I hope I never lose my sense of wonder. If that makes me naive, then so be it.

Wednesday, 7 May 2008

not again

Another chicken has ... well, issues. The correct word for it is prolapse, and basically part of her vent (where the eggs come out) has inverted so that what's supposed to be inside is somewhat exposed. It's the same fate that befell Chaos last summer, and we all know what happened to her (just for cross-referencing's sake, it was in June 2007, somewhere around the second week). On the bright side, the girls noticed poor Cheeky's situation before the chickens did and so she still has her tail feathers intact. She's living in isolation now.

I like Cheeky. She's a survivor, the one who got attacked by a raccoon and lived to tell the tale. The one who has walked with a limp ever since and looked at the other hens through eyes that seemed narrowed with contempt that they hadn't faced the dangers that she had. She reminds me of the stock character of films set by the sea, the grizzled old sailor with the patch and pegleg, who nobody listens to until our young hero realizes that he has the clue to the whole mystery. And the camera zooms in on his weathered face as he squints appraisingly, nods briefly as if to show he's seen something that satisfies his search, then begins in a raspy voice: "It was away back, me lad, in the summer of '07. Me and the crew had just settled into our bunks, when in came the 'coon... nigh about ten feet high, he was, eyes blazing... " You know how it goes.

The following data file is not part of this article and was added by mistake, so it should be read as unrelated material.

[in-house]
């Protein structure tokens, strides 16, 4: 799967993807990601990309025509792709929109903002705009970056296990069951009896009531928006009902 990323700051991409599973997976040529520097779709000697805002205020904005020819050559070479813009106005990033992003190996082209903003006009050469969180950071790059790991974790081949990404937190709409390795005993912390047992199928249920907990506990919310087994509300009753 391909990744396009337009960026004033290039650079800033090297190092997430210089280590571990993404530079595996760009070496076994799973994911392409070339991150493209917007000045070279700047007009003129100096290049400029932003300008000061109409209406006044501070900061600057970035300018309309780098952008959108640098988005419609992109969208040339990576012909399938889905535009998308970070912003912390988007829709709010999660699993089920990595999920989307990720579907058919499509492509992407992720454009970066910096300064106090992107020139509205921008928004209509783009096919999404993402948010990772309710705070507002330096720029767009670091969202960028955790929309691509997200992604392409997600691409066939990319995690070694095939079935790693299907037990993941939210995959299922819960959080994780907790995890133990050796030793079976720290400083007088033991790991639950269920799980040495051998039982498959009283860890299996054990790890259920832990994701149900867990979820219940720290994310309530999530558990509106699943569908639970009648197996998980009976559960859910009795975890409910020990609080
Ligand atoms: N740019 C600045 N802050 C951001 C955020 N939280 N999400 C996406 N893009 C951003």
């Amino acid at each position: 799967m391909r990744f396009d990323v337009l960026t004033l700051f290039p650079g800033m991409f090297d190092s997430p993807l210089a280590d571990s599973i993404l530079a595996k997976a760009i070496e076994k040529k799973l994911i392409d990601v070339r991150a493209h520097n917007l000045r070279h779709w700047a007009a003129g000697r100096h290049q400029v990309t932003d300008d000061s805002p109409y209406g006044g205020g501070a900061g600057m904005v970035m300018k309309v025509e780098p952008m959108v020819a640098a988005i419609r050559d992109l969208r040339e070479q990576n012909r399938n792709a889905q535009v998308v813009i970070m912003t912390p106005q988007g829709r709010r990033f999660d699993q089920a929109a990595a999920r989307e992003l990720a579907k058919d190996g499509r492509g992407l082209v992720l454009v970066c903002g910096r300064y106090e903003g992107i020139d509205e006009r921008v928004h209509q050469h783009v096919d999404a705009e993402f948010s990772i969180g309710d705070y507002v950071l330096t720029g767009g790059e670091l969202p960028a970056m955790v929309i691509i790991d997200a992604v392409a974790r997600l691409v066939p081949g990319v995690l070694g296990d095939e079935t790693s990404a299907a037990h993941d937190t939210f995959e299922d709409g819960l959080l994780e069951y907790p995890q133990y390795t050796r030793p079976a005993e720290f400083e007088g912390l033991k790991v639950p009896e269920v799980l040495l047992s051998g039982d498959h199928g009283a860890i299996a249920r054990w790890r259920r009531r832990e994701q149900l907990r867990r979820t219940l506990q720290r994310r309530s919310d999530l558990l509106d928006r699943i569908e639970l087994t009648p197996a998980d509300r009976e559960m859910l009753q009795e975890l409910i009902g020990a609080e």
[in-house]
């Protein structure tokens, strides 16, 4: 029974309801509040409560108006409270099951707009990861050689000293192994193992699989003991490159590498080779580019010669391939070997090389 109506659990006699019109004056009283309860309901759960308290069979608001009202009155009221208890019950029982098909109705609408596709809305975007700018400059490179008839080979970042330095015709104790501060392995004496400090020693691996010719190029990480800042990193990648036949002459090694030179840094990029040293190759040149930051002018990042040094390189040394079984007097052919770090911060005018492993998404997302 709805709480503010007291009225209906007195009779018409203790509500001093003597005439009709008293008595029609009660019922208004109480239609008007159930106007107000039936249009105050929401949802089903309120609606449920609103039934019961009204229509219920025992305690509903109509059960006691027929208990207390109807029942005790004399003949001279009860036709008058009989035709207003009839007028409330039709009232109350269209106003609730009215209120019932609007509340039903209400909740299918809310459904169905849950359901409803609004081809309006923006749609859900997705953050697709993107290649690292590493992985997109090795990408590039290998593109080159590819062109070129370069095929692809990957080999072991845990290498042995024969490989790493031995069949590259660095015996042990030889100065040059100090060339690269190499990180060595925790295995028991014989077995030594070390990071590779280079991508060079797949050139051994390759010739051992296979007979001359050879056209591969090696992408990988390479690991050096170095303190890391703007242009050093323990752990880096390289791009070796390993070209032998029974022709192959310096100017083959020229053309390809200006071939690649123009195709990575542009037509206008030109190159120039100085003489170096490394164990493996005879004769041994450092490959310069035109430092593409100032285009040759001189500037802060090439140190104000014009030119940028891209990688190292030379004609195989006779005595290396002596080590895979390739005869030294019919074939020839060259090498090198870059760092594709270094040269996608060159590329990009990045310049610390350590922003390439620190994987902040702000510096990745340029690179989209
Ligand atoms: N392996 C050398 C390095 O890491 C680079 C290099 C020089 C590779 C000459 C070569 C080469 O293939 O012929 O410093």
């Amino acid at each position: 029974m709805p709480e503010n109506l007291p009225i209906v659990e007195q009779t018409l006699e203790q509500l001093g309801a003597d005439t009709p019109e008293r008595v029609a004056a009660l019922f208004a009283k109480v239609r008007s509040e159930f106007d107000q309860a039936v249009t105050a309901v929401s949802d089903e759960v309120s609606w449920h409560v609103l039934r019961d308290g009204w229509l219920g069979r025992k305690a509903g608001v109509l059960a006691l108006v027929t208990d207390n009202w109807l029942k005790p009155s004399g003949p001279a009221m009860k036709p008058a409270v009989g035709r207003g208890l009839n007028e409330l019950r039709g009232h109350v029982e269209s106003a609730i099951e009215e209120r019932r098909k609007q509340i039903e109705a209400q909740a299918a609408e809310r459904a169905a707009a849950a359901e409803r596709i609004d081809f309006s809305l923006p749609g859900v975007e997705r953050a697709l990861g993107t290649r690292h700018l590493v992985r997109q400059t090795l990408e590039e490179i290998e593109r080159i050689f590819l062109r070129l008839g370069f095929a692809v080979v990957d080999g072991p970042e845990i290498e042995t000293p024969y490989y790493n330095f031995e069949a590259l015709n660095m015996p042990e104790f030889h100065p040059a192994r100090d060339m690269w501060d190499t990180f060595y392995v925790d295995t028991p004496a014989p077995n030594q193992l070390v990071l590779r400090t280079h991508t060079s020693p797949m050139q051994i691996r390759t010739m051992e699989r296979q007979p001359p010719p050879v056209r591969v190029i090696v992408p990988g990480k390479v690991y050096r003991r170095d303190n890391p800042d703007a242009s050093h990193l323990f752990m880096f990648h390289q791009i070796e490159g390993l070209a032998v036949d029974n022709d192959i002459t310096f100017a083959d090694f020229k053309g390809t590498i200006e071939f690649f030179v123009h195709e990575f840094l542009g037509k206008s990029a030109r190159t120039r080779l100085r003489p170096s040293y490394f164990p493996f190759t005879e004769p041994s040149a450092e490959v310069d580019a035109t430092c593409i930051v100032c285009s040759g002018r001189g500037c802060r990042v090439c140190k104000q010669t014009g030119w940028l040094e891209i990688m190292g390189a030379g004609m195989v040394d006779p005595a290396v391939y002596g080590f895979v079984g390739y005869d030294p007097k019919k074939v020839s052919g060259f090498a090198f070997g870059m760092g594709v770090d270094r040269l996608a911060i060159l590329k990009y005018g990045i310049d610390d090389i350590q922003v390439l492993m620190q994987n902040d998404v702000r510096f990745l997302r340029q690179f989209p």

I know, they're destined for the freezer, but I wanted the quick one-way trip, not long, drawn-out living out of the sun because the fellow chickens who should sympathize with your plight will instead attack you.

Can I be a farmer? Do I have the guts (no pun intended) for it? Even at the hobby farm level?

On the Farmers Market front, that's looking good though will require a shift in plans as the guy I was talking to thinks that they're full on the veggie-growers-only front. But, since I had also mentioned grapevine wreaths, he wondered "what else you do" as if we were fellow farmers who had a long list of possibilities. I was pleased, but a bit at a loss. Then he said, "preserves?" Now, that we can do. R and I had a little talk about it and she's game to work with me to make pickles, jellies, salsas and the like. It won't be quite what we were imagining, but it's a start and as the summer goes on we may add some other things, veggies included, to our market table.

At least jam and veggies don't cluck at you and make you feel guilty for picking them.

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